While this additional reference is useful and I appreciate it, I would not characterize the older one (NASA Langley) out of date.  This new reference (please correct me if I am wrong) as well as the older one does not chemically characterize the type of PTFE being tested, nor the manufacturing method used to make it.. (Actually many specifics of the manufacturing process are proprietary trade secrets of the manufacturers.)  They treat PTFE as a generic material that should have the same properties regardless of manufacturer or manufacturing method (a most dangerous thing to assume particularly with polymers).  If properties differ between tested material properties for polymers between different sources, one may consider that the difference may be real due to different manufacturing used for the polymers being tested.   Actually, it is not unknown that the same manufacturer may have produced polymers, under the same brand name, with different properties from time to time...
« Last Edit: 10/07/2014 08:53 PM by Rodal »

Offline Rodal

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Re: EM Drive Developments
« Reply #1692 on: 10/07/2014 09:09 PM »

Those graphs look like they are old and out of date.   PTFE is widely used as a substrate in microwave pcbs and other places where its low loss over wide microwave frequencies is required.   I extracted the following graph from this recent paper:
www.radioeng.cz/fulltexts/2012/12_02_0551_0556.pdf
When I have some time I will post some pictures of 900 MHz ceramic resonators.   Every cell phone has a few of them inside.   Cell phones would not be so slim and lightweight without them.   It's possible they are using a 965 MHz ceramic filter in a frequency doubled mode.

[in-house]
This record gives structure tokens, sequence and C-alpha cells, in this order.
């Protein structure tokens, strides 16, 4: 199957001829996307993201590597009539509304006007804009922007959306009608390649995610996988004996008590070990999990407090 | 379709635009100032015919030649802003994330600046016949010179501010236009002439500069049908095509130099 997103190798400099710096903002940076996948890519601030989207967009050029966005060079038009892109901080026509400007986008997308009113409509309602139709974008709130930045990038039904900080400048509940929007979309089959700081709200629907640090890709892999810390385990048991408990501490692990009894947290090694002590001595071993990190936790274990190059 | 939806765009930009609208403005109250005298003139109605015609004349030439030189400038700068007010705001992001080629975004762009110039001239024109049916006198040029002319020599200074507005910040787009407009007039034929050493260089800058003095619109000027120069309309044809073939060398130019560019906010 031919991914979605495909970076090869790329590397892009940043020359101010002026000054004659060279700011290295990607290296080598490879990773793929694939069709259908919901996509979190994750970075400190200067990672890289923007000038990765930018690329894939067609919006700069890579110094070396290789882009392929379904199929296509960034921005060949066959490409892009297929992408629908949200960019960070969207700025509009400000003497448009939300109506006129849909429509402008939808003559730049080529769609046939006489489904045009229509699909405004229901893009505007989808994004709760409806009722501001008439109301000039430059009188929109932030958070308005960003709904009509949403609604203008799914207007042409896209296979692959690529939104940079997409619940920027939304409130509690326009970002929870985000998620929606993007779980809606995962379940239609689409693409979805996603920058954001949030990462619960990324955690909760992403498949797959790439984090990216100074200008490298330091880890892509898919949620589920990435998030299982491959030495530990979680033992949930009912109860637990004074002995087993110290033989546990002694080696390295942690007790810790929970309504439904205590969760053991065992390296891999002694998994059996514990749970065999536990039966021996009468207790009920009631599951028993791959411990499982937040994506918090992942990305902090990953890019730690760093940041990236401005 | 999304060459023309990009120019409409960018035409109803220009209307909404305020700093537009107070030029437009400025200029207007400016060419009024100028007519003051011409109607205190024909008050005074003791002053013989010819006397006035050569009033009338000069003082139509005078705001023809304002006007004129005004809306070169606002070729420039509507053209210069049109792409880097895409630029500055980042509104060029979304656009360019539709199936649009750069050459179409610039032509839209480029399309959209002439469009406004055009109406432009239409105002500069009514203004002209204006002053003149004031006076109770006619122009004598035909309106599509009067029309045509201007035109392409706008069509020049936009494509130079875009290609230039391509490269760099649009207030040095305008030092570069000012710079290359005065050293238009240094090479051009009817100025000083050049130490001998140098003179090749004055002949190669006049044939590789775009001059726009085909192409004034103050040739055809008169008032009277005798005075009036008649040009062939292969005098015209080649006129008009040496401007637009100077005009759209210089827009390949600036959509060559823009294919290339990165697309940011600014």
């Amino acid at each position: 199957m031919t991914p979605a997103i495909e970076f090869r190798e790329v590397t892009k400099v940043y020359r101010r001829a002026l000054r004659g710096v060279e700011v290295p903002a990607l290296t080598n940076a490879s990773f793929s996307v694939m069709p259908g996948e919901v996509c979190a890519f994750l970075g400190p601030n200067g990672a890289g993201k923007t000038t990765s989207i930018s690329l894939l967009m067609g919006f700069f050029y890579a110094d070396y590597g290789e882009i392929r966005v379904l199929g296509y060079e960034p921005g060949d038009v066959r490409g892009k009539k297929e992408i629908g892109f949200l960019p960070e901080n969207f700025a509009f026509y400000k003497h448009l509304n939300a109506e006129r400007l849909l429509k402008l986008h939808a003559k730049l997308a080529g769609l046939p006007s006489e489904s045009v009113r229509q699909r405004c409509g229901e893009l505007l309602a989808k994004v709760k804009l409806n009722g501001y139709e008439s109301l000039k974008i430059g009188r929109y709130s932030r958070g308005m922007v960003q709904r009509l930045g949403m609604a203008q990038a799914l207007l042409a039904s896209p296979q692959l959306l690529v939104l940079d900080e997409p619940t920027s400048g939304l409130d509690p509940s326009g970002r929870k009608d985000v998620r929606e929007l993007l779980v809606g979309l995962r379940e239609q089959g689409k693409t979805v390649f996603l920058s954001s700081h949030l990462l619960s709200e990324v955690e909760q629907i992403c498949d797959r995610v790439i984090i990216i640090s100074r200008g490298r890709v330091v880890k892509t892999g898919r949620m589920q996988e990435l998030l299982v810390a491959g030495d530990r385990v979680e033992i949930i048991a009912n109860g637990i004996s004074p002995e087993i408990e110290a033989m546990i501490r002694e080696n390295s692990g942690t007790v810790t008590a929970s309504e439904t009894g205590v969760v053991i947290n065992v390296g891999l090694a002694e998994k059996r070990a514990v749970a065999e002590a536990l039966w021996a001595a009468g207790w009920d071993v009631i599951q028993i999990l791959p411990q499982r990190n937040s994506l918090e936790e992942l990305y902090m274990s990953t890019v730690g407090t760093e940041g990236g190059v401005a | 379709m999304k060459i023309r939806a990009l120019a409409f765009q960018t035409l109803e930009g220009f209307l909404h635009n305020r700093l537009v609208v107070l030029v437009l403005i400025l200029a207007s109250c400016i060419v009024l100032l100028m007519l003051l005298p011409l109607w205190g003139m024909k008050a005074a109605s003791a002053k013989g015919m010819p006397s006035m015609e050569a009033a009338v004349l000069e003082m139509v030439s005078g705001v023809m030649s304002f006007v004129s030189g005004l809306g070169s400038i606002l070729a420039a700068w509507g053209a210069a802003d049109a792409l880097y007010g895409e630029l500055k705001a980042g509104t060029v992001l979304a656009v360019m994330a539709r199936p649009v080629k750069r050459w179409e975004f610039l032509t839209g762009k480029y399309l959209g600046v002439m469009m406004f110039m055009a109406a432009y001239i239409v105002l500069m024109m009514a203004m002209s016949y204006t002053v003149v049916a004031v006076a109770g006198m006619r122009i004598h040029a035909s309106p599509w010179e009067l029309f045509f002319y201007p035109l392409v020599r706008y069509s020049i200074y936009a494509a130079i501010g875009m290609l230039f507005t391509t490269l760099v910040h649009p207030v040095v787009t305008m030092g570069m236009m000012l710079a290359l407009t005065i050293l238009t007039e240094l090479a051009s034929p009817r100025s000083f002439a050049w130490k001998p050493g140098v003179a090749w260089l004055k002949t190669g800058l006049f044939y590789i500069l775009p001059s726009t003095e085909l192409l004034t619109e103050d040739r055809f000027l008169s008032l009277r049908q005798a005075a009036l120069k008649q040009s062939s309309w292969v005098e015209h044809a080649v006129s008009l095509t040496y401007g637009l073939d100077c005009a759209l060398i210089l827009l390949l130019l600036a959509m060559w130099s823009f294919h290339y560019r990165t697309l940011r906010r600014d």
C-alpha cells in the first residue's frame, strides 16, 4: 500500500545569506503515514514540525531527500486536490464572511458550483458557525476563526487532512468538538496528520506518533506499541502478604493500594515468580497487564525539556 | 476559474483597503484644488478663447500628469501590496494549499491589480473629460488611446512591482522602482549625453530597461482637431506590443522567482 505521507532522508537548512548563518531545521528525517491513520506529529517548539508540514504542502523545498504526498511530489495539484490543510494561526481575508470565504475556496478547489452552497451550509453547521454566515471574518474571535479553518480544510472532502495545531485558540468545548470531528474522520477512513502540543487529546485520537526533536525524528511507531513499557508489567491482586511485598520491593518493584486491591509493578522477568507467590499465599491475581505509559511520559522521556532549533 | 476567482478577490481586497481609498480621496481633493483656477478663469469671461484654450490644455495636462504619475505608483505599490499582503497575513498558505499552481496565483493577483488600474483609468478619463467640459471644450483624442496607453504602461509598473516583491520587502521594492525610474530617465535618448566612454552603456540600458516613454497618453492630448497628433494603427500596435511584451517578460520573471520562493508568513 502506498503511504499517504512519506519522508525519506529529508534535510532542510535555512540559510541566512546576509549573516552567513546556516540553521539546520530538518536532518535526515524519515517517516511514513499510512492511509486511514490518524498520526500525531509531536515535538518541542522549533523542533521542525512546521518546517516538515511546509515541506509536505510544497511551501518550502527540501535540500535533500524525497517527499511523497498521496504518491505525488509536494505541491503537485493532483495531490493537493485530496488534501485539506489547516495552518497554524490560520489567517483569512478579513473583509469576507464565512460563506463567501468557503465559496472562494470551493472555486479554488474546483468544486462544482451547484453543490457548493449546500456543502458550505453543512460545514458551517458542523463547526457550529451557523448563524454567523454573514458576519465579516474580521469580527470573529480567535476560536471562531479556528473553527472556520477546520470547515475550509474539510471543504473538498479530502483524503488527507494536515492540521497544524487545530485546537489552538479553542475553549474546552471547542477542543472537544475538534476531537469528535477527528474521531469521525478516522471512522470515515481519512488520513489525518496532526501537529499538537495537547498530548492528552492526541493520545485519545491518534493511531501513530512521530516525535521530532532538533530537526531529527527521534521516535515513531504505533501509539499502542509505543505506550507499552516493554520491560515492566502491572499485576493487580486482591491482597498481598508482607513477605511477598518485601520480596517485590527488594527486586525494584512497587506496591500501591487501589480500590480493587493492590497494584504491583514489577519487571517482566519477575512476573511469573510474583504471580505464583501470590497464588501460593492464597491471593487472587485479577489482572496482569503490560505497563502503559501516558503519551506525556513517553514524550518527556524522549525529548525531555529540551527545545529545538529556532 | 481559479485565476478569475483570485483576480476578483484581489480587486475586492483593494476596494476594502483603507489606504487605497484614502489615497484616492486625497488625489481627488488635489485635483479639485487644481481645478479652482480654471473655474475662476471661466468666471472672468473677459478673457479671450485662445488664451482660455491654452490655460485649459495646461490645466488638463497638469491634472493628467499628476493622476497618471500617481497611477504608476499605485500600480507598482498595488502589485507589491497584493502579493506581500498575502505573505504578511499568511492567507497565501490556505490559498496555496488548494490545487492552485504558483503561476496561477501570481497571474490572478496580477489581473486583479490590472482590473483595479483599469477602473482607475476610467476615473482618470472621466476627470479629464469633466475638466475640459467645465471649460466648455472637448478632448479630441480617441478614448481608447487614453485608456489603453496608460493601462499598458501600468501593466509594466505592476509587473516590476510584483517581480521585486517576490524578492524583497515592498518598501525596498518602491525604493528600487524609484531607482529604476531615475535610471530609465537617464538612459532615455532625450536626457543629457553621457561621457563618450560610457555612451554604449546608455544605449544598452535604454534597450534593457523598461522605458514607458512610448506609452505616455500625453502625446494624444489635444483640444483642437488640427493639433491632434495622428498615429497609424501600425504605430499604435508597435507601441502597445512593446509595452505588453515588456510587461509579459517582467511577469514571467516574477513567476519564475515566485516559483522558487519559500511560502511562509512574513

I attach a graph from http://goo.gl/wv0Tyl  showing the mechanical properties (storage modulus E, loss modulus E and the ratio between these, the mechanical tan delta) of PTFE. A step in the storage modulus was measured at -123C (onset temperature). This transition, which was not detected by the other methods employed is most probably due to a g-relaxation . Between 19C (onset) and 39C (end temperature), a further step of a factor of 3 can be seen in the storage modulus. Please observe that this transition (comprising a change of a factor of 3 in storage modulus occurs at room temperature !!!!!  )

The storage modulus E' is essentially (for practical purposes) the elastic modulus.  This shows that Teflon is very nonlinear at room temperature and its properties are very dependent on temperature even in the room temperature range


I also attach below the thermal diffusivity and thermal conductivity of Teflon showing transitions in the room temperature range !!!

At 110C (onset), a further slope change can be seen in the storage modulus. This effect can be explained by the glass transition of the amorphous contents of the sample.

Very nonlinear material , would not be my first choice to use without a lab to fully characterize it, and to my knowledge Eagleworks does not have FTIR, DSC, TMA, TGA, DTMA, dielectrometry, MTS, thermal conductivity tester, etc. Solo dicendo  ;)
« Last Edit: 10/07/2014 10:59 PM by Rodal »

Offline RotoSequence

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Re: EM Drive Developments
« Reply #1693 on: 10/07/2014 09:18 PM »
You might want to use a URL shortener for that PDF; it's breaking the forum formatting!

Offline Ron Stahl

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Re: EM Drive Developments
« Reply #1694 on: 10/07/2014 09:19 PM »
The problem is that like Mulletron said, why didn't NASA run more experiments?  It looks like it takes a long time to just run a few experiments and there are countless material choices to explore...
They probably did, the day after the conference.  You know these things are never timed well.  They just went out with what they had at the time in order to get some press.  When you're raising money for your lab, any press is good press.
« Last Edit: 10/07/2014 09:19 PM by Ron Stahl »

Offline Rodal

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Re: EM Drive Developments
« Reply #1695 on: 10/07/2014 09:24 PM »
You might want to use a URL shortener for that PDF; it's breaking the forum formatting!
Thank you @RotoSequence, great suggestion !   :)
Done

Offline Rodal

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Re: EM Drive Developments
« Reply #1696 on: 10/08/2014 12:42 AM »
I was looking for any evidence that dark matter interacts with RF waves. This leads to considering the red shift as perhaps due to dark matter interaction.

I found one guy who claims that dark matter does not exist, the missing mass is diatomic hydrogen. That was interesting so here is the link.

http://www.newtonphysics.on.ca/hydrogen/